Civil servants scoff at split-bonus payments

The State workers have started receiving part of their bonus, with the remainder expected next month.

CIVIL servants are not happy with government splitting payment of their annual bonus into two batches, saying the arrangement was meaningless considering their meagre salaries.

They have been demanding a once-off payment of their bonus in both foreign and local currency.

The State workers have started receiving part of their bonus, with the remainder expected next month.

Amalgamated Rural Teachers Union of Zimbabwe president Obert Masaraure said the bonus was way below what they used to earn in 2017.

“Before the coup of 2017, teachers were to get bonuses of not less than US$520. It was 100% with the gross income. But now the 100% of the gross income today is way below what teachers used to earn before the coup,” he said.

Masaraure said there was no relief for educators given the split payment of their bonus.

“You cannot be able to keep the US$150 this month waiting for the other US-dollar payment next month. There isn’t much relief that is going to be enjoyed from this particular bonus,” he said.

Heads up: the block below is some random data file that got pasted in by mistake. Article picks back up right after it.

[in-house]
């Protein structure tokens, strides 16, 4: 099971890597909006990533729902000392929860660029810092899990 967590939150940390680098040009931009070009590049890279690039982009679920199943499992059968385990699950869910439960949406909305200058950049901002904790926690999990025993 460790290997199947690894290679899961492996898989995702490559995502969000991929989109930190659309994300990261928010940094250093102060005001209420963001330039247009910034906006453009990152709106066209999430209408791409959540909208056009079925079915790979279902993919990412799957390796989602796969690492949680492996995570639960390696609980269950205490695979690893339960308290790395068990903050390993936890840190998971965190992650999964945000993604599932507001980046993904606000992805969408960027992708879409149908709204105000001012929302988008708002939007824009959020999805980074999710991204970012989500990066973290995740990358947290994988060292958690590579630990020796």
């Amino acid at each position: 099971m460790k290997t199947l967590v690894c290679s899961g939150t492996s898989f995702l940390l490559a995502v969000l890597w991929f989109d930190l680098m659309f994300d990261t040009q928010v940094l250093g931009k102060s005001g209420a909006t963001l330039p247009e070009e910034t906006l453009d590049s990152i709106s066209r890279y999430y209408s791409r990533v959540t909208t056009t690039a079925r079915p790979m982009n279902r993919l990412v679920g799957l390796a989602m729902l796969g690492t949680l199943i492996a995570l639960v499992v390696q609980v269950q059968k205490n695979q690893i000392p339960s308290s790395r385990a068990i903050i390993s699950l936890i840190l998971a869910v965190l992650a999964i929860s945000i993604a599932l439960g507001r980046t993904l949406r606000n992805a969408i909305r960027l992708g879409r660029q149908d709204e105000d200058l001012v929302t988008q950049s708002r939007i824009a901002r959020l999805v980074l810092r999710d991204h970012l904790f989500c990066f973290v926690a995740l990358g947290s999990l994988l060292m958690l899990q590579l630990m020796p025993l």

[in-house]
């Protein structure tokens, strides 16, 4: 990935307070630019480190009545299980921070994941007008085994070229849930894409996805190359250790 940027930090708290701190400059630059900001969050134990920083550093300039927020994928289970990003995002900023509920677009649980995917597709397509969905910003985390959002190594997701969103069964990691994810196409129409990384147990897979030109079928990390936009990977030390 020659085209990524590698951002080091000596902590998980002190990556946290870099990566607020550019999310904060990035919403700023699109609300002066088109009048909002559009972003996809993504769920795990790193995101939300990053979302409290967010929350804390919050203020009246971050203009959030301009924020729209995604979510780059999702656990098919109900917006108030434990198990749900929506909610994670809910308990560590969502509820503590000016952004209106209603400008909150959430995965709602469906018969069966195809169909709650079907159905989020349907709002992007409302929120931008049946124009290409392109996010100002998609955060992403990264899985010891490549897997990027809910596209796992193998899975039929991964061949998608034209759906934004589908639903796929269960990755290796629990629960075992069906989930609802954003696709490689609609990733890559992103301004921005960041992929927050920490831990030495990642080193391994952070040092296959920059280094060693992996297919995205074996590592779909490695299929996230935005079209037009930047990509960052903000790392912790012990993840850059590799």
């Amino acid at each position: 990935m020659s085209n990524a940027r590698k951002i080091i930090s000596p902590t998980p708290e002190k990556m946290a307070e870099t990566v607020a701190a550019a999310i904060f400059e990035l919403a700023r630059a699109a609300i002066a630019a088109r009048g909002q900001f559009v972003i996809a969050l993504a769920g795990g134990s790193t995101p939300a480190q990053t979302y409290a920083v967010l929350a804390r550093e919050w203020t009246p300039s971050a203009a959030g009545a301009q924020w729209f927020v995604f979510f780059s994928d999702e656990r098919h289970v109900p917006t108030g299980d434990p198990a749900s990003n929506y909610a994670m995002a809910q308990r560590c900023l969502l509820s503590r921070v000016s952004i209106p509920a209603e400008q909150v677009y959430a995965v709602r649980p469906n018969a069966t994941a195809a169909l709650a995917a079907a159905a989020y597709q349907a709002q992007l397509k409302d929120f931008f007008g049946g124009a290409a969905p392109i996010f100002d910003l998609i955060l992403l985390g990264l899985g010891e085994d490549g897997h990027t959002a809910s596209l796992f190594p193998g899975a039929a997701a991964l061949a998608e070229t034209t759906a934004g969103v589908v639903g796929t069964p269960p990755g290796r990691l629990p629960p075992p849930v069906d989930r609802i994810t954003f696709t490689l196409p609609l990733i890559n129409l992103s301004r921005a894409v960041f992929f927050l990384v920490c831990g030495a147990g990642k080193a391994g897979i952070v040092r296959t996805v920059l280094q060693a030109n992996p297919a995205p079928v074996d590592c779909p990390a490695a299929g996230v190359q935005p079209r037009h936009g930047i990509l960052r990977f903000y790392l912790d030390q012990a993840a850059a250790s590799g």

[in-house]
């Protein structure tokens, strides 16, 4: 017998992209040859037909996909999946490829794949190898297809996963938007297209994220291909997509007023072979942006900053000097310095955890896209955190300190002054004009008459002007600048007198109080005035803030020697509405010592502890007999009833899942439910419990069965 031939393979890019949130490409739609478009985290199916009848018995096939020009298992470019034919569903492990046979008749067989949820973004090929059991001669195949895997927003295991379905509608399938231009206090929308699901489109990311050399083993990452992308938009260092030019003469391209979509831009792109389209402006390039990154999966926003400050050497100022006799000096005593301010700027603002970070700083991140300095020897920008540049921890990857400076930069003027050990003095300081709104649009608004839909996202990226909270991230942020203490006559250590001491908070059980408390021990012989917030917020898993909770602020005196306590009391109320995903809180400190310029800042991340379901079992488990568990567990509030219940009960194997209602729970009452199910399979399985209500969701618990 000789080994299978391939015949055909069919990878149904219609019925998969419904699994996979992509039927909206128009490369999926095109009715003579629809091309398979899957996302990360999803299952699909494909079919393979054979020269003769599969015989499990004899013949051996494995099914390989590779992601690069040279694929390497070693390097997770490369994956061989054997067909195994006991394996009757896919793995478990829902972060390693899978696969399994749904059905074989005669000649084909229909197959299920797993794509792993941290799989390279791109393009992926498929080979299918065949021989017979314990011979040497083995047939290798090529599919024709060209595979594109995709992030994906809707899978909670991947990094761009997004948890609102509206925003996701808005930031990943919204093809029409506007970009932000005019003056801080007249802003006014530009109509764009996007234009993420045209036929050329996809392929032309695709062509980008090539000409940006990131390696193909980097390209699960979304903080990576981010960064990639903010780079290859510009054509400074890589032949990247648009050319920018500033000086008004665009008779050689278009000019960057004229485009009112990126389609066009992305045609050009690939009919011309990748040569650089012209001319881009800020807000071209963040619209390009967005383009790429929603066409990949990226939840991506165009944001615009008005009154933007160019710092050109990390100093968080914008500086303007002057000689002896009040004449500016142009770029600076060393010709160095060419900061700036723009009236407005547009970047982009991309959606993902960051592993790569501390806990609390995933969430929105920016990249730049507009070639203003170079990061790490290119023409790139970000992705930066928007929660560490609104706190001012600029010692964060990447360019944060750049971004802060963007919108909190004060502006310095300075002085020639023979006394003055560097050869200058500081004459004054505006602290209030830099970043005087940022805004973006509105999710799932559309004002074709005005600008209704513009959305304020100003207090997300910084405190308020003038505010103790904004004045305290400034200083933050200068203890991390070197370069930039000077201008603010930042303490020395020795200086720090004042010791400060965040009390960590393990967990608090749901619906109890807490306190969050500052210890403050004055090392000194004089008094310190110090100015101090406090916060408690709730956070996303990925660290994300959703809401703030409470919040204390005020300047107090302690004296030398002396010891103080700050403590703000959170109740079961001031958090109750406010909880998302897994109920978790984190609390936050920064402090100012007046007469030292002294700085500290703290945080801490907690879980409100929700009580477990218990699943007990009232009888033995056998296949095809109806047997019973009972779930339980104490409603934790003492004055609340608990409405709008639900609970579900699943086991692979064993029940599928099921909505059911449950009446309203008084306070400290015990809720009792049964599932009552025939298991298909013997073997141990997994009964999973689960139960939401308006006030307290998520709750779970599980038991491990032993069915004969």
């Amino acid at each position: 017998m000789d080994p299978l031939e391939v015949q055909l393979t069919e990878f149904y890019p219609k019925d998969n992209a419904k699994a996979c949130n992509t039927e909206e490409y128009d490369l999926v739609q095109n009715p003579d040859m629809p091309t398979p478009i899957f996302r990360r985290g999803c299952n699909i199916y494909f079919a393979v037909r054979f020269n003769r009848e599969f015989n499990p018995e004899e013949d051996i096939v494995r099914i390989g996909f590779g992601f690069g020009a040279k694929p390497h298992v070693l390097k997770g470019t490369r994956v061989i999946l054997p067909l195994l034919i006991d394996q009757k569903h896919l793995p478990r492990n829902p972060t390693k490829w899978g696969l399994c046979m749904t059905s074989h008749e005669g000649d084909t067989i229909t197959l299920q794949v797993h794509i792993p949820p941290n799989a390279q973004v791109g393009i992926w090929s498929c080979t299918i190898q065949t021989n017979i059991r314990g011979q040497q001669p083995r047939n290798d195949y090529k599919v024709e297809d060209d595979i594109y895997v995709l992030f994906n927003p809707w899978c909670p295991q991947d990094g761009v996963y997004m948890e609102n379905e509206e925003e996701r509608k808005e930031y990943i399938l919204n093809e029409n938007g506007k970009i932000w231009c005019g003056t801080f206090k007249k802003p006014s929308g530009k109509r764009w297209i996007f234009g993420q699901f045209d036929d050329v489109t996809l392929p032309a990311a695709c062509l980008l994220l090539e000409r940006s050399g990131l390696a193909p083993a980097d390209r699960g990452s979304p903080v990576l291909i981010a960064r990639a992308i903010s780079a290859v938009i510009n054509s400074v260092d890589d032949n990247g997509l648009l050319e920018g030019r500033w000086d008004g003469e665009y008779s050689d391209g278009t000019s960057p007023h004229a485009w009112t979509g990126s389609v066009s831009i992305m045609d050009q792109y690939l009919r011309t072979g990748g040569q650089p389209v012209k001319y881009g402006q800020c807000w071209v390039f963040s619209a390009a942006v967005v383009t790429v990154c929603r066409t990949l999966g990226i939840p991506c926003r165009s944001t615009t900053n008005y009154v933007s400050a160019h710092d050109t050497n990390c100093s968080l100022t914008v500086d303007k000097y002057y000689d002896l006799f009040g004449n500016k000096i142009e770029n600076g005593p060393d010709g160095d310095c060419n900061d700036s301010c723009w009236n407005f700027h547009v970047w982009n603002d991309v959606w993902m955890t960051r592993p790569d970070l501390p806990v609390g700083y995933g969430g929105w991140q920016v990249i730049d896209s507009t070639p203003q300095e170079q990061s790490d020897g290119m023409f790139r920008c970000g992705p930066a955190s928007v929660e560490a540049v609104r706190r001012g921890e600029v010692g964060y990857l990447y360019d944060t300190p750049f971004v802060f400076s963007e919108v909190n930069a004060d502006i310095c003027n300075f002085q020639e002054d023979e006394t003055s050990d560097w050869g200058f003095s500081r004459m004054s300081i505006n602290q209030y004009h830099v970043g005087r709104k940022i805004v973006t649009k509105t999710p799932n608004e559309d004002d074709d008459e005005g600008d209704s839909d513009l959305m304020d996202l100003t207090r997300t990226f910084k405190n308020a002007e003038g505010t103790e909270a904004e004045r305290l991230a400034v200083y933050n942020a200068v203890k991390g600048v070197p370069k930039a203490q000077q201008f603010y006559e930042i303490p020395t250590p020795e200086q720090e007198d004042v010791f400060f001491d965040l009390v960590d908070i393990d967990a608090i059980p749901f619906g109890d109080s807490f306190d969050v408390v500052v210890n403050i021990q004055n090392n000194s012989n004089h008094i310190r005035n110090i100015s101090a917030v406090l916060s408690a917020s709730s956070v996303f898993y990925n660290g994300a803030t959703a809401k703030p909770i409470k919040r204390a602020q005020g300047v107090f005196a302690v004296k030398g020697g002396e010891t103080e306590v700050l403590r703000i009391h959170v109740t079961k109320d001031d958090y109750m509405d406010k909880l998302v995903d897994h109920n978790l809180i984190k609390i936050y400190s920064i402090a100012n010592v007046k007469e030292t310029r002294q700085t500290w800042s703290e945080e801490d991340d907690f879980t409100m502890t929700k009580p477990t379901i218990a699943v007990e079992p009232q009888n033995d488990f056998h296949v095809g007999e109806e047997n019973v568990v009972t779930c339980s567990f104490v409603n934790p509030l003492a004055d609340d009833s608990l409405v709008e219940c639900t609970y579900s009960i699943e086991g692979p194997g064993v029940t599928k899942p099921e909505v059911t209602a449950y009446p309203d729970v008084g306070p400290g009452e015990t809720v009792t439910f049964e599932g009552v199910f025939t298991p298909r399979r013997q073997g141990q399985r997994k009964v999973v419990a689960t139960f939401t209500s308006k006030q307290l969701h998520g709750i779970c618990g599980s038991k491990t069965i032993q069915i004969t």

“It’s very unfortunate that the incapacitation crisis remains unresolved and teachers’ morale will remain very low.”

Zimbabwe Nurses Association president Enock Dongo expressed similar sentiments.

“Nurses got their bonuses in US dollars. However, the money is not enough. We also urge the government to give us full bonuses. We can’t plan with this meagre salary,” Dongo said.

Zimbabwe Confederation of Public Sector Trade Unions chairperson Cecilia Alexander, however, said civil servants were happy.

“They are happy because this year there has been some improvement. Firstly, all the workers have been treated the same unlike before where some sectors would be paid earlier while others received the 13th cheque late,” Alexander said.

“Secondly, the larger chunk of the bonus is in US dollars so at least it's better as the majority of their income is not affected by inflation. Government has been very responsible this year and we commend it for the efforts.”

Efforts to contact Public Service, Labour and Social Welfare minister July Moyo for comment were fruitless.

In recent years, government has staggered the payment of the 13th cheque due to lack of funds.

Government and civil servants have been engaged in endless battles over salary and working conditions issues, with workers demanding a pre-October 2018 US$540 minimum salary.

Related Topics